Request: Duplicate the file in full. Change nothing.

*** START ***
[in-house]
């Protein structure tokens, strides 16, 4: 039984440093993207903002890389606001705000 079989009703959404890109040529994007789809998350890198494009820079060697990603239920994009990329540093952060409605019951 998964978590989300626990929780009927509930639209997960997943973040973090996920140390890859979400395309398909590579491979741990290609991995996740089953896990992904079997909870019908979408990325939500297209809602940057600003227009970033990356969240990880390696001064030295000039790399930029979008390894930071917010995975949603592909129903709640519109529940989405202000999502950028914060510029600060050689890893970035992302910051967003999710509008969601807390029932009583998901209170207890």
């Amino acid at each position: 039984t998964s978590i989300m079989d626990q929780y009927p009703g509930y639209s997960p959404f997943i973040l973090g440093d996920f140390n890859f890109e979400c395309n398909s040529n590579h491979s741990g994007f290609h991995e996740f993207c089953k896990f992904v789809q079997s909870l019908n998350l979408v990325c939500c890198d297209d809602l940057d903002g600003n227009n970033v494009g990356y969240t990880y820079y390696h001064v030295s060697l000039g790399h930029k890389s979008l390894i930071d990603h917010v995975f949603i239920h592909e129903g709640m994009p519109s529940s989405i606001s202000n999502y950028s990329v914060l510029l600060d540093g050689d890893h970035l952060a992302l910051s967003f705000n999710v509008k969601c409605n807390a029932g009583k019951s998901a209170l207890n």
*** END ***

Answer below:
[in-house]
């Protein structure tokens, strides 16, 4: 039984440093993207903002890389606001705000 079989009703959404890109040529994007789809998350890198494009820079060697990603239920994009990329540093952060409605019951 998964978590989300626990929780009927509930639209997960997943973040973090996920140390890859979400395309398909590579491979741990290609991995996740089953896990992904079997909870019908979408990325939500297209809602940057600003227009970033990356969240990880390696001064030295000039790399930029979008390894930071917010995975949603592909129903709640519109529940989405202000999502950028914060510029600060050689890893970035992302910051967003999710509008969601807390029932009583998901209170207890």
């Amino acid at each position: 039984t998964s978590i989300m079989d626990q929780y009927p009703g509930y639209s997960p959404f997943i973040l973090g440093d996920f140390n890859f890109e979400c395309n398909s040529n590579h491979s741990g994007f290609h991995e996740f993207c089953k896990f992904v789809q079997s909870l019908n998350l979408v990325c939500c890198d297209d809602l940057d903002g600003n227009n970033v494009g990356y969240t990880y820079y390696h001064v030295s060697l000039g790399h930029k890389s979008l390894i930071d990603h917010v995975f949603i239920h592909e129903g709640m994009p519109s529940s989405i606001s202000n999502y950028s990329v914060l510029l600060d540093g050689d890893h970035l952060a992302l910051s967003f705000n999710v509008k969601c409605n807390a029932g009583k019951s998901a209170l207890n």